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Harmonic Minor Scale Chord Formula

  •  20 July 2017
  •  672

Cool chords come from this scale, that's what!

They all have their niche so if you play one and do not like it - do not write it off! It will be the perfect chord at some point in your musical journey.

You need to be up to speed with the MAJOR SCALE CHORD FORMULA.

Naming Chords

As with the Major Scale, you create the chords based on the 1,3,5 from the scale.

In the key of A Harmonic minor, the chords would look like this:

A, C, E
B Diminished
B, D, F
C Augmented or C#5
C, E, G#
D minor
D, F, A
E Major
E, G#, B
F Major
F, A, C
G Diminished
G#, B, D

A nice set of chords. Two Major chords, two minor chords, An an Augmented chord, two Diminished chords.

But it is when you add the 7th that the chords really become cool:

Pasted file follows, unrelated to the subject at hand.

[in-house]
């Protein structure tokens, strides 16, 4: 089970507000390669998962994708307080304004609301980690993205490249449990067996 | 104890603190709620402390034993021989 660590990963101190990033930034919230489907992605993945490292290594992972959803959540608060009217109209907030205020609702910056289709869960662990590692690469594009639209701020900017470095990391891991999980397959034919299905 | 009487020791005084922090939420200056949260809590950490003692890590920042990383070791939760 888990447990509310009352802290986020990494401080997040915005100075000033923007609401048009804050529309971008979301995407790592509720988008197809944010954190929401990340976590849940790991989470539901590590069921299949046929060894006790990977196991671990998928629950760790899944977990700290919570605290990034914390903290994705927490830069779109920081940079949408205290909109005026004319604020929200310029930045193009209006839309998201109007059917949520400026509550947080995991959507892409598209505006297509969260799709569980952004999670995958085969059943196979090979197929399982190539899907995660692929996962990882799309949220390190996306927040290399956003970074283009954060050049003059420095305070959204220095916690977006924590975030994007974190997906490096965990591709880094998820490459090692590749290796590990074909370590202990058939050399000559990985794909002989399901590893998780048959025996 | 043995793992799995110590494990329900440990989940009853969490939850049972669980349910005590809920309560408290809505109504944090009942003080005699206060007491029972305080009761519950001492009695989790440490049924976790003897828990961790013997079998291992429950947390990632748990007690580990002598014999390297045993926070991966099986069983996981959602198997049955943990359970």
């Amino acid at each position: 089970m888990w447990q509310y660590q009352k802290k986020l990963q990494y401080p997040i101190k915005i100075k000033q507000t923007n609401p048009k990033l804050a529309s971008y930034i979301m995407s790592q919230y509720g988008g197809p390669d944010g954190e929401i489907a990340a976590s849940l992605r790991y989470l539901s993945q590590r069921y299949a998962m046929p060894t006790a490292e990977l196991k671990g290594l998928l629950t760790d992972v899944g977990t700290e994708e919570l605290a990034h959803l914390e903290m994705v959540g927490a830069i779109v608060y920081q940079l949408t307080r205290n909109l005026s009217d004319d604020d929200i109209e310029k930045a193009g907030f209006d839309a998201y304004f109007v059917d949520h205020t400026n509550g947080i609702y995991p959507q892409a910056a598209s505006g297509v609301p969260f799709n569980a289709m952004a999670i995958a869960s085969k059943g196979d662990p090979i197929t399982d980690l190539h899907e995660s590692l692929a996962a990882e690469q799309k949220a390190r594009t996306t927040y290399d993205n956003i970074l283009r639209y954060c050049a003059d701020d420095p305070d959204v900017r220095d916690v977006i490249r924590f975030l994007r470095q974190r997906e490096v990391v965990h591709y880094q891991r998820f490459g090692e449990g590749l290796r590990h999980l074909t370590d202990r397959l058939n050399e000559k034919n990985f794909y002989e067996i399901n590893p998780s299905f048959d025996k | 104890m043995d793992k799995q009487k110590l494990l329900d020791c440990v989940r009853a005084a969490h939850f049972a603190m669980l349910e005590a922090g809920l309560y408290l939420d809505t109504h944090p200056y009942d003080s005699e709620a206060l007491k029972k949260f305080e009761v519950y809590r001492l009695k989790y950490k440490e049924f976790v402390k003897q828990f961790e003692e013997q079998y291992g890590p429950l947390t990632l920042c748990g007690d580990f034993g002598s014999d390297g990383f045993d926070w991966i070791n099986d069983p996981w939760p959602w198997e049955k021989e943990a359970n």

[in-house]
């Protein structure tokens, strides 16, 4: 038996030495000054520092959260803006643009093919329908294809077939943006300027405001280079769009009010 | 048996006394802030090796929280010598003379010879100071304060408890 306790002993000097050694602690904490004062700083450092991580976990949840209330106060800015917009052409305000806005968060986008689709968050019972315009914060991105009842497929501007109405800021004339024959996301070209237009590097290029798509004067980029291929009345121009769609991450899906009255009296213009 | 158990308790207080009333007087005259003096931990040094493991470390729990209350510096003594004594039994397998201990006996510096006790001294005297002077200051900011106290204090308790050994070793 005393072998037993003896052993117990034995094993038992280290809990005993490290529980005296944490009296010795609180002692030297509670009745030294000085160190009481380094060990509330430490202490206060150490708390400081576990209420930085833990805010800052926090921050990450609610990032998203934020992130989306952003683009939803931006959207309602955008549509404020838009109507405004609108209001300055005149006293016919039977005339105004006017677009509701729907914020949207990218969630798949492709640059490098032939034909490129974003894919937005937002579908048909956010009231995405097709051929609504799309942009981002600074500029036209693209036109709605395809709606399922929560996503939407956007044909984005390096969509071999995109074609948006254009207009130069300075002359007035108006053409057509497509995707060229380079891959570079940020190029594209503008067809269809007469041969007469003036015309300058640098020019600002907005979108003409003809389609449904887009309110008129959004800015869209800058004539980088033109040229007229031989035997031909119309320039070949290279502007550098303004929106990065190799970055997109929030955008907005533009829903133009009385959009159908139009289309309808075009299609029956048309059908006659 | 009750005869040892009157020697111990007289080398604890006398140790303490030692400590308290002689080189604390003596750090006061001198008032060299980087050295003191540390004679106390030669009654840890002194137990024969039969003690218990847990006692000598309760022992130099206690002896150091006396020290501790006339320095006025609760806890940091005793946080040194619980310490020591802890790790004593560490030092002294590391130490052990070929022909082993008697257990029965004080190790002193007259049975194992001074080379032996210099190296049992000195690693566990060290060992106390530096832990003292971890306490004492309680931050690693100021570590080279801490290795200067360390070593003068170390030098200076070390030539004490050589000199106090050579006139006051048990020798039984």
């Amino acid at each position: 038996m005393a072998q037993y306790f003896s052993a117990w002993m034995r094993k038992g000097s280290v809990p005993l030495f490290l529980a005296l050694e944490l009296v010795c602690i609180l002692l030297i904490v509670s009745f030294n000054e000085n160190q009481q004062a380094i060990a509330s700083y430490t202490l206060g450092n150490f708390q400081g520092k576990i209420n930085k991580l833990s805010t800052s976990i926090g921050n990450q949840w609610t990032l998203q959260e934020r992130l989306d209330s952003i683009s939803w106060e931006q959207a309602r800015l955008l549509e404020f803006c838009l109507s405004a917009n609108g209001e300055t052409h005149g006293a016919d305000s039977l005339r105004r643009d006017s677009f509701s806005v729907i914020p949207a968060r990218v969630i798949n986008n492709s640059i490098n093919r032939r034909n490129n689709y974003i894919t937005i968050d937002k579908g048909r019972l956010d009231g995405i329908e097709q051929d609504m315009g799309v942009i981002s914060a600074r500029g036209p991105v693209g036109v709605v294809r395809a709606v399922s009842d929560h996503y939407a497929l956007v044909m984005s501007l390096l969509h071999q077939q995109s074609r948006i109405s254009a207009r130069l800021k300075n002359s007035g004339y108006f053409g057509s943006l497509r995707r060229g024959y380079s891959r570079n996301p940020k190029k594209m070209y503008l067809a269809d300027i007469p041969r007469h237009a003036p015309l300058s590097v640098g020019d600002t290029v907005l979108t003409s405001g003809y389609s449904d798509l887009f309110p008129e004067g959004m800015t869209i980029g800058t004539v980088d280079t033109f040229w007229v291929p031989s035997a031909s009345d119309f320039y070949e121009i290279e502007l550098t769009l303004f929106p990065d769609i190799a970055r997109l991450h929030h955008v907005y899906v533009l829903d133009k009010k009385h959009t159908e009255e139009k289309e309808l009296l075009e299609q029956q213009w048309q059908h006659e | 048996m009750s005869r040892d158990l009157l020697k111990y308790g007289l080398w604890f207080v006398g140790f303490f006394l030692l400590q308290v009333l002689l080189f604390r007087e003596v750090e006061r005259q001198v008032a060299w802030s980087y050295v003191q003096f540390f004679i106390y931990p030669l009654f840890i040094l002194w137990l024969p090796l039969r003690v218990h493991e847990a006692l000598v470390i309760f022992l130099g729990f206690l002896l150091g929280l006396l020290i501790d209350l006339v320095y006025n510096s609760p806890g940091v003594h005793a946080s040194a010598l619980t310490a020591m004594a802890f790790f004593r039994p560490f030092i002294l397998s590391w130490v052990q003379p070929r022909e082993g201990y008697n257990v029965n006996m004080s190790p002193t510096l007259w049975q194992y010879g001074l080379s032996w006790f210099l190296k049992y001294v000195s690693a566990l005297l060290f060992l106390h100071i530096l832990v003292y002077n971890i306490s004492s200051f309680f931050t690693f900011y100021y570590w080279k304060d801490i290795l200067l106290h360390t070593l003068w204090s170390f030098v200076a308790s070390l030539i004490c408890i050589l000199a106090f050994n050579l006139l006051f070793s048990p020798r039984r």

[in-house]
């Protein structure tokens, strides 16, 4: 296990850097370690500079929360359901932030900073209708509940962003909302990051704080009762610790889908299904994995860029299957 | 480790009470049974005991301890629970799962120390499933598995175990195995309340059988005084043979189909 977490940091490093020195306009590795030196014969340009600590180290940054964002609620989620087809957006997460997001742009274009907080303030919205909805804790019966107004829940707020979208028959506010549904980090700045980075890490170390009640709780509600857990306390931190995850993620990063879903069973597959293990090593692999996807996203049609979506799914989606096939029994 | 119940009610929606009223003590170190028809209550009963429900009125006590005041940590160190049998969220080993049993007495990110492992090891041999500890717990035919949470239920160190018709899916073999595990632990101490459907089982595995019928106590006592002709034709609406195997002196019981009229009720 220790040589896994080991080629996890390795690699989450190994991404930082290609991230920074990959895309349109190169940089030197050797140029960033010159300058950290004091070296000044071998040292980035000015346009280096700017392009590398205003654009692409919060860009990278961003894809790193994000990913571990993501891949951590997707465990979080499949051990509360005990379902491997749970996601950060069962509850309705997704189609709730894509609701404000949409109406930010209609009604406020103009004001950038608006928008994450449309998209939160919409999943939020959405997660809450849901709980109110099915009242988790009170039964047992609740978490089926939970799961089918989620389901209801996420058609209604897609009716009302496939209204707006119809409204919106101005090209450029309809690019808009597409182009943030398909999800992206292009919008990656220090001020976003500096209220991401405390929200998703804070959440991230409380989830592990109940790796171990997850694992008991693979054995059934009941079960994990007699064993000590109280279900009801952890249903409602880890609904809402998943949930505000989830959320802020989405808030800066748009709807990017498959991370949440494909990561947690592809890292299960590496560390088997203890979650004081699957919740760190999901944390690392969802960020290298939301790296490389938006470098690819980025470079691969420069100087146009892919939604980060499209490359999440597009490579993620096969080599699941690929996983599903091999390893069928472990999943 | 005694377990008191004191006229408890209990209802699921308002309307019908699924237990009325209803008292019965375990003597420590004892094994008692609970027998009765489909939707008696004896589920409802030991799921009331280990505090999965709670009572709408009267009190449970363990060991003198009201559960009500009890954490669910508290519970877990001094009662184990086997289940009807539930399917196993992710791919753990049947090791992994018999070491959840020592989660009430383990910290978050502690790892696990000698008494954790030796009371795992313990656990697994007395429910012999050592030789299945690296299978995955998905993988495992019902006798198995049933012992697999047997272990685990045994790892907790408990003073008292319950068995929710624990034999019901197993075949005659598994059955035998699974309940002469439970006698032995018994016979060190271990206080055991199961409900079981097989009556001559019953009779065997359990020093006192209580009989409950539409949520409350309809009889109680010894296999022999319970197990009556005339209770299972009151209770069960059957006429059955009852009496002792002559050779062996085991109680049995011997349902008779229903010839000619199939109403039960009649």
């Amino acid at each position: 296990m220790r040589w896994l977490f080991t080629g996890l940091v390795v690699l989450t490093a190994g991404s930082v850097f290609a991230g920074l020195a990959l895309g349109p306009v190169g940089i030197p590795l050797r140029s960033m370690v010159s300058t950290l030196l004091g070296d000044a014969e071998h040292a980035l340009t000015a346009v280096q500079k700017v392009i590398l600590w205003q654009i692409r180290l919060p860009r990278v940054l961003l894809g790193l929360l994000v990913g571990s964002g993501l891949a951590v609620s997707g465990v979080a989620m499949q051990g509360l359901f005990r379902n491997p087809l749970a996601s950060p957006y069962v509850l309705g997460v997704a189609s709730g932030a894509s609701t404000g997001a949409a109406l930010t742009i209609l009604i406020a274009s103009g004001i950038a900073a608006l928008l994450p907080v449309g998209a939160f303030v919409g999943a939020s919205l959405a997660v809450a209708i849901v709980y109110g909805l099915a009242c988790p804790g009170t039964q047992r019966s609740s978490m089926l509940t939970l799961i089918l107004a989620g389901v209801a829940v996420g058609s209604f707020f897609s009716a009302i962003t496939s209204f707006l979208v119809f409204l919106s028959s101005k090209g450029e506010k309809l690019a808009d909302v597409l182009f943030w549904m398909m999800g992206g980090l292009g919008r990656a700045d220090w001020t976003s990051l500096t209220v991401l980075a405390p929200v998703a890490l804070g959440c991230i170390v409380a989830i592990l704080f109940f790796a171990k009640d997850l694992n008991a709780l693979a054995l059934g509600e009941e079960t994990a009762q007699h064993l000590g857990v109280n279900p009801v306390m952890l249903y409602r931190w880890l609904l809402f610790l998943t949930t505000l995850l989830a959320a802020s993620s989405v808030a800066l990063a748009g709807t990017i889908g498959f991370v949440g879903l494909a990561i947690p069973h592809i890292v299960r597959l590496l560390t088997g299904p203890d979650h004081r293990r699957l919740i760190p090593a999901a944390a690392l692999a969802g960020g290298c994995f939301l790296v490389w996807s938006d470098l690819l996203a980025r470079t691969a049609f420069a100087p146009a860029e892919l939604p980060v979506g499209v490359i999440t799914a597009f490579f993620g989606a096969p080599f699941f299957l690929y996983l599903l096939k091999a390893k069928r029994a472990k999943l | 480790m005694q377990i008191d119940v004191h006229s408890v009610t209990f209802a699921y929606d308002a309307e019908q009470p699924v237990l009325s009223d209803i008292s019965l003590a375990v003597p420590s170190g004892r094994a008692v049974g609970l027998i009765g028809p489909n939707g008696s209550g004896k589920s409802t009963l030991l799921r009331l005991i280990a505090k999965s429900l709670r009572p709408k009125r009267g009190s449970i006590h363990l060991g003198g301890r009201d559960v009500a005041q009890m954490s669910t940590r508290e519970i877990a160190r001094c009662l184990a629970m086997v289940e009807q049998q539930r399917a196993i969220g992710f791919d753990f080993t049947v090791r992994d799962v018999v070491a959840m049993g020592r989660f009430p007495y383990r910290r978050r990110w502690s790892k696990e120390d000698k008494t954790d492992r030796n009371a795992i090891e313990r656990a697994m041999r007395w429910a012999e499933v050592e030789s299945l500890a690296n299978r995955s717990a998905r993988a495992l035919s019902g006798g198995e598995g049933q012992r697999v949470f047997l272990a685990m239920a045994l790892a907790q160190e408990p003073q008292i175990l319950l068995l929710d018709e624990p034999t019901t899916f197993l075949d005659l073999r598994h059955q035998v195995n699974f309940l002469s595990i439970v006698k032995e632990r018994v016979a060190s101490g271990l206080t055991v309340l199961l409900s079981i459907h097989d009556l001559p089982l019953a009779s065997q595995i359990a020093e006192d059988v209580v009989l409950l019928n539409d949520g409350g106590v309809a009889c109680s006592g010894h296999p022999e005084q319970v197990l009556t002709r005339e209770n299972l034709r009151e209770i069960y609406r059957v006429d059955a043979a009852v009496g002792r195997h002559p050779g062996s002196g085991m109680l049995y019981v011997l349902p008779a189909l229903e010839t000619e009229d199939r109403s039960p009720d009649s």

A, C, E, G#
A minor Major 7
B, D, F, A
B minor 7 flat 5
C, E, G#, B
C Major 7 sharp 5
D, F, A, C
D minor 7
E, G#, B, D
E Major
F, A, C, E
F Major
G#, B, D, E
G Diminished 7

Tip on Naming the Chords

I find the best approch is to ask these questions first:

What is the 3rd note from the chord's root note doing, is the chord Major or minor?

Is the 7th a flat or natural, making it either a minor7, a Major 7, a Dominant7, or a minorMajor7 (specific to Harmoninc and Melodic minor scales).

Once you have established if it is a m7, M7, 7 or mM7 then just reference the highest interval that isn't altered (i.e. the 11th, or maybe you are using the 13th), then reference the notes that ARE altered i.e. #5, or a b6, or a b13, or a #11 etc...

Common Usage

The 5th chord in the scale, in this case it is E7, is where you expect most people to apply this scale.

Try it yourself. Sounds cool, right?

Maybe try it over Am to E7. Sounding familiar. It is used a lot!

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